Recently, in the course of counseling a young businessman, I was asked if I thought insider trading was wrong.
“Is it against company policy” I inquired? “Yes,” he replied. “Is it against the laws of the land,” I queried? “Yes,” came his response.
After an awkward pause I asked, “Joe, why then, are you asking me this question?”
In frustration I then directed him to look at Job 27:3-6:
“As long as I have life within me… my tongue will utter no deceit… Till I die, I will not deny my integrity… My conscience will not reproach me as long as I live.”
As we read this passage from his Bible, I noticed that he already had it circled and underlined.
“Had he not previously pondered and perhaps even wrestled with the truth of this passage,” I wondered? “How is it that he could consider these profound teachings and still ask whether ‘insider trading‘ is wrong“?
The answer lies in the fact that many believers who are committed to, and immersed in, the cutthroat climate of the business environment have developed an amazing ability to rationalize and sidestep the Bible’s high standard of integrity. They are able to do this simply by living in the two worlds of the spiritual and the secular as did the Old Testament Jews:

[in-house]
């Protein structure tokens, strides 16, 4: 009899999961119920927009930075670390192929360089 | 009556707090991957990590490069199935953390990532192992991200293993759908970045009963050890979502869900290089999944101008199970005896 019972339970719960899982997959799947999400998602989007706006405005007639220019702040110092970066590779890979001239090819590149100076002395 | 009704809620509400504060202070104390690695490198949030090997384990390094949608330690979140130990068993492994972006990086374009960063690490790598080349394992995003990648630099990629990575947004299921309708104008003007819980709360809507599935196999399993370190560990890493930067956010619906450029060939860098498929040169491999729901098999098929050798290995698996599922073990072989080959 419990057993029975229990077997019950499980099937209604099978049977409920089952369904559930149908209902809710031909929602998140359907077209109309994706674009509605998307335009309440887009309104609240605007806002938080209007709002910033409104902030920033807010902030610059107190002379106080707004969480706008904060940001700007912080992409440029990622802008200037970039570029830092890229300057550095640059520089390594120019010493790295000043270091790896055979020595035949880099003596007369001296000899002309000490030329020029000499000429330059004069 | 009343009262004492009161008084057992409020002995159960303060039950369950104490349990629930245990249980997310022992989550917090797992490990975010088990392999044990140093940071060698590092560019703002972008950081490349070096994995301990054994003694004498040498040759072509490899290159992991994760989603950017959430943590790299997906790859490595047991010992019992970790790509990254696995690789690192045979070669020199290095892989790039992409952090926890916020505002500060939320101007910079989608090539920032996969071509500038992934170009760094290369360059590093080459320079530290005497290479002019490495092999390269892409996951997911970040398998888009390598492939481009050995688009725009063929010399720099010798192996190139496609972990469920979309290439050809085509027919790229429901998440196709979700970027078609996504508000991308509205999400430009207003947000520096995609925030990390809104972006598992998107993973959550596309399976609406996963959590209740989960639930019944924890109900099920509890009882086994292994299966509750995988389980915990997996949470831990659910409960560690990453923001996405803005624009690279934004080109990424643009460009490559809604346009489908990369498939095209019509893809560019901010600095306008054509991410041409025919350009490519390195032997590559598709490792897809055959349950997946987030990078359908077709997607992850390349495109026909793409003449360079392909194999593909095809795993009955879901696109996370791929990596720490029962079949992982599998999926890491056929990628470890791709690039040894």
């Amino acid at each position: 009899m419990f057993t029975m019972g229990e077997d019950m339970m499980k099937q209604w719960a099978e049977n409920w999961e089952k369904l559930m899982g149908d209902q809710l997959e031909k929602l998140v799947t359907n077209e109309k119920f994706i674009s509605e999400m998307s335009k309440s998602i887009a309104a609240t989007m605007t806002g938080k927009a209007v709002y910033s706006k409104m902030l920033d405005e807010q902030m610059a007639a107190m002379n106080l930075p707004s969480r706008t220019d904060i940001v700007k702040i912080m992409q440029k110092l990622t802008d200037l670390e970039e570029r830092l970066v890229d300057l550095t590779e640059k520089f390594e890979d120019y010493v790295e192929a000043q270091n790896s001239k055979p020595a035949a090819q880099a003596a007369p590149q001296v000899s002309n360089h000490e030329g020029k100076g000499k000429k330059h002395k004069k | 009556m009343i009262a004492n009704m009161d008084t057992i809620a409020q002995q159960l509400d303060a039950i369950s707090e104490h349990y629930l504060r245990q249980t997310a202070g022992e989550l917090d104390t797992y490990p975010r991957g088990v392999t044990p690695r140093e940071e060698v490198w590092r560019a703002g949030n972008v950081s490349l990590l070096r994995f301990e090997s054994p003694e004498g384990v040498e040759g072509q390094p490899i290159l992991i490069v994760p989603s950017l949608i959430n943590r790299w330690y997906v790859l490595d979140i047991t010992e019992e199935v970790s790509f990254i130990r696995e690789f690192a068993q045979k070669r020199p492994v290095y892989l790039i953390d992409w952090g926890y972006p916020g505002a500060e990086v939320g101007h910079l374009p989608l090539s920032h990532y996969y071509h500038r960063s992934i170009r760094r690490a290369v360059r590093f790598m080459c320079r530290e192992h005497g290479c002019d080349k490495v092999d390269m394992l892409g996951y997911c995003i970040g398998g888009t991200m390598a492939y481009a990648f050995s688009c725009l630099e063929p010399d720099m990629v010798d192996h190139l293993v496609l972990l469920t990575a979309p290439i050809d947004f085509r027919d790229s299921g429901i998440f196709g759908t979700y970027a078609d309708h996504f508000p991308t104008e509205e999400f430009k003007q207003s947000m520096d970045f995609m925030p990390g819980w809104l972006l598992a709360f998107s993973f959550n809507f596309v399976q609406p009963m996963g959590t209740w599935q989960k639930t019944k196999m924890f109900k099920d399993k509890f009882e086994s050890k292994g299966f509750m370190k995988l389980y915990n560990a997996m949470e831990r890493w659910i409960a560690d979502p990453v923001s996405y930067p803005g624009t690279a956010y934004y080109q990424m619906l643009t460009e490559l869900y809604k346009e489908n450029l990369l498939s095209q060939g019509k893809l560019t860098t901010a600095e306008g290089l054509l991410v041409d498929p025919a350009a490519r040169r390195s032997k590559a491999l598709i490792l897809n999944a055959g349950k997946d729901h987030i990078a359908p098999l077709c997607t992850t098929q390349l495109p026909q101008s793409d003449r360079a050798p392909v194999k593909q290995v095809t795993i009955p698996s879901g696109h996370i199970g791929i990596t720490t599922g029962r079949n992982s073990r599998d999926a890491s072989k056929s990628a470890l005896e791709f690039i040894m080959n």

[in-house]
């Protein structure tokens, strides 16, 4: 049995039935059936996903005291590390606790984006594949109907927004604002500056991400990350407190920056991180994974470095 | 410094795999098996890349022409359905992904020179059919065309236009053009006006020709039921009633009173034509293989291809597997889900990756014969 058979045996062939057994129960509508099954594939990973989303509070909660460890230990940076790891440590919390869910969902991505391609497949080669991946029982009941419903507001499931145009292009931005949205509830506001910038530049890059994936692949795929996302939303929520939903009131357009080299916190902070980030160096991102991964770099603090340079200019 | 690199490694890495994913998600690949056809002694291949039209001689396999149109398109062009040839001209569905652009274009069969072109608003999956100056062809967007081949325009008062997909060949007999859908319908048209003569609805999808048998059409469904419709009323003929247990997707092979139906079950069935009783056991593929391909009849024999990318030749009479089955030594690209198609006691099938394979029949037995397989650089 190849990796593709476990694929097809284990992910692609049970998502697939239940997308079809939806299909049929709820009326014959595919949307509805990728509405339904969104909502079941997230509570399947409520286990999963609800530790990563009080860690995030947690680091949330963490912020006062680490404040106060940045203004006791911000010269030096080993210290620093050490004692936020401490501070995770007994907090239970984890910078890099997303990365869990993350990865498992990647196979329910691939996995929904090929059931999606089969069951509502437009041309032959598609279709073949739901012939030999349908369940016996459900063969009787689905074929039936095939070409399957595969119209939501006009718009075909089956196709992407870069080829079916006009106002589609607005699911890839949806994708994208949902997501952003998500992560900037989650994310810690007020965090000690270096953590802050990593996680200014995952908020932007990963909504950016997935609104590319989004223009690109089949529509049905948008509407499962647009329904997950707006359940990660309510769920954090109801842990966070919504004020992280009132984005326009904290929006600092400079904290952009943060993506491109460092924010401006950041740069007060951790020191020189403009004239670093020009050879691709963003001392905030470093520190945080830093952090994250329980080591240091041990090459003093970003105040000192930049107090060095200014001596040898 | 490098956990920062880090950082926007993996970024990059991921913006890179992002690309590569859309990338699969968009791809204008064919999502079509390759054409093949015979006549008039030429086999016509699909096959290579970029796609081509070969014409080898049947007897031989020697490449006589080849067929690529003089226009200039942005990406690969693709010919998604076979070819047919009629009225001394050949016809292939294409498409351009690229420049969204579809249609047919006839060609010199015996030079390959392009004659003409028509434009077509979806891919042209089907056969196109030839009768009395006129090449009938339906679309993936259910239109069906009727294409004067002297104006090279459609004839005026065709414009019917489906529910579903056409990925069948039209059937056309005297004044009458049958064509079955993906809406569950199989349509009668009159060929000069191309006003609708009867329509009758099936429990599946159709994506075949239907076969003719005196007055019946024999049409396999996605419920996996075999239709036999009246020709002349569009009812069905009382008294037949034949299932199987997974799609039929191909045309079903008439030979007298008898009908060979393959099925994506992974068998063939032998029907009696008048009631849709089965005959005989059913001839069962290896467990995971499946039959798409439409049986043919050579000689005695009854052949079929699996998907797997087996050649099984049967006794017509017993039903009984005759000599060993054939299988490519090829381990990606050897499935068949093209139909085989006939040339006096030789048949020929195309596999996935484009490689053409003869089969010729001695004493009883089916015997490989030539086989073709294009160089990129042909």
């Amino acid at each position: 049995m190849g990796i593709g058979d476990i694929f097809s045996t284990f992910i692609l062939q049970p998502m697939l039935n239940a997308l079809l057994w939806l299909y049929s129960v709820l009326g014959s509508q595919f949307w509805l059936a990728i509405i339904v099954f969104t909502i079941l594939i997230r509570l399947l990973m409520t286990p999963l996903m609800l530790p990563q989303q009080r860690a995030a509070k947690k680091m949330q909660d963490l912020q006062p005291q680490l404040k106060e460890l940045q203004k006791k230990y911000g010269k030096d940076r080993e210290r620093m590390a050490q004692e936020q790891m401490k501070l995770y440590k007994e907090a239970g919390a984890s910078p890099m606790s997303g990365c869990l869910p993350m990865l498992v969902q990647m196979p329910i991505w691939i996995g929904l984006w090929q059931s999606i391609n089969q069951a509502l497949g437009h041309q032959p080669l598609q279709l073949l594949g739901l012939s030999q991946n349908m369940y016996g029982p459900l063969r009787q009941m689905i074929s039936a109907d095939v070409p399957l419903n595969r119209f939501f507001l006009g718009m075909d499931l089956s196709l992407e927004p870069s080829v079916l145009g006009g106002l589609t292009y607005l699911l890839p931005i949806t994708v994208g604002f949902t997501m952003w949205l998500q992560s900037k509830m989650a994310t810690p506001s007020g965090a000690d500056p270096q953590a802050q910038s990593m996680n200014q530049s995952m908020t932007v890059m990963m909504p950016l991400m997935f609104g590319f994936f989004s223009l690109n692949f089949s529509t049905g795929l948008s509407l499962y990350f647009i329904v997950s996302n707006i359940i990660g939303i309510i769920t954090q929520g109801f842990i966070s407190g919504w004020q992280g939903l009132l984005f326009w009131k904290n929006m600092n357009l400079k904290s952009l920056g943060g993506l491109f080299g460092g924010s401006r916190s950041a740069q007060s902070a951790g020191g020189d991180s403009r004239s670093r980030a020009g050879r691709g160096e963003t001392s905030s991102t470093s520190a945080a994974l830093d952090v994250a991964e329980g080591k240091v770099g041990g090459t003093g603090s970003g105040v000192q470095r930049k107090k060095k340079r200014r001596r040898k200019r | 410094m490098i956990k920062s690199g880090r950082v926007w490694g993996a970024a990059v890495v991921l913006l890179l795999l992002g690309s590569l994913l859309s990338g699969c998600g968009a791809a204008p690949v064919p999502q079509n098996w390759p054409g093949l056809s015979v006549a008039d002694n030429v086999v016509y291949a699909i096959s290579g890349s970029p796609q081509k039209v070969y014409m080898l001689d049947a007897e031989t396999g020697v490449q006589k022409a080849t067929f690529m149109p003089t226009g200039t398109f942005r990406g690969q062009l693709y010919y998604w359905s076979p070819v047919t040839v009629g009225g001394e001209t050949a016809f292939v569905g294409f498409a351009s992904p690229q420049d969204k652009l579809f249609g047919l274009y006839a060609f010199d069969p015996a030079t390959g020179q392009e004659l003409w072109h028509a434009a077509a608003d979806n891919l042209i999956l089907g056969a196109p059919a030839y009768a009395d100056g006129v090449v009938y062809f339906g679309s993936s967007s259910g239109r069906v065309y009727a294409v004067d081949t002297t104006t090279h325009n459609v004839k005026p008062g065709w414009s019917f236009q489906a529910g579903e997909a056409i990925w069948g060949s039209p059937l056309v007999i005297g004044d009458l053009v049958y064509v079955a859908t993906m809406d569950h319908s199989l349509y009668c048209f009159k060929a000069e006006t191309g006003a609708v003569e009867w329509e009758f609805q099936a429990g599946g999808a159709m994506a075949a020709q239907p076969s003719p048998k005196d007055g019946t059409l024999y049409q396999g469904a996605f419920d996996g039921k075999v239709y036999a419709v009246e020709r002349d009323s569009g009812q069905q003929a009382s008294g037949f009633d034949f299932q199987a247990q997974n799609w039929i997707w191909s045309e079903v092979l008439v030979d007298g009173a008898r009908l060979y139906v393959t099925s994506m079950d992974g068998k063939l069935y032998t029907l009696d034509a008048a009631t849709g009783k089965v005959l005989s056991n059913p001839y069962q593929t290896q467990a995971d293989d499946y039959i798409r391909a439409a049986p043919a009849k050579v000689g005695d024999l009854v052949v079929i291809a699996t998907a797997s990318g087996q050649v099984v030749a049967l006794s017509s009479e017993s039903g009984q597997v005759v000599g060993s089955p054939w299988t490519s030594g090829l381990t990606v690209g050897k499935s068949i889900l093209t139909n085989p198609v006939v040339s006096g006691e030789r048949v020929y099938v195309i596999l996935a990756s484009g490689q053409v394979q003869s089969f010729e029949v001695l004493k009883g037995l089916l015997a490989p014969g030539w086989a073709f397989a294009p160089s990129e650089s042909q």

“While these people were worshipping the Lord, they were serving their idols.” (2 Kings 17:41)
And by so doing, they make Dr. Jekyll and Mr. Hyde look like a novice.
At the heart of the problem lies our stubborn refusal to allow Christ to be the Lord of our work because we fear that if we abandon ourselves to a Biblical ethic, either:
(1) Our business will collapse under the competition, or
(2) God won’t provide for us at the standard to which we have become accustomed.
The first fear centers on a carnal lack of faith, and the second on greed. Both are sin.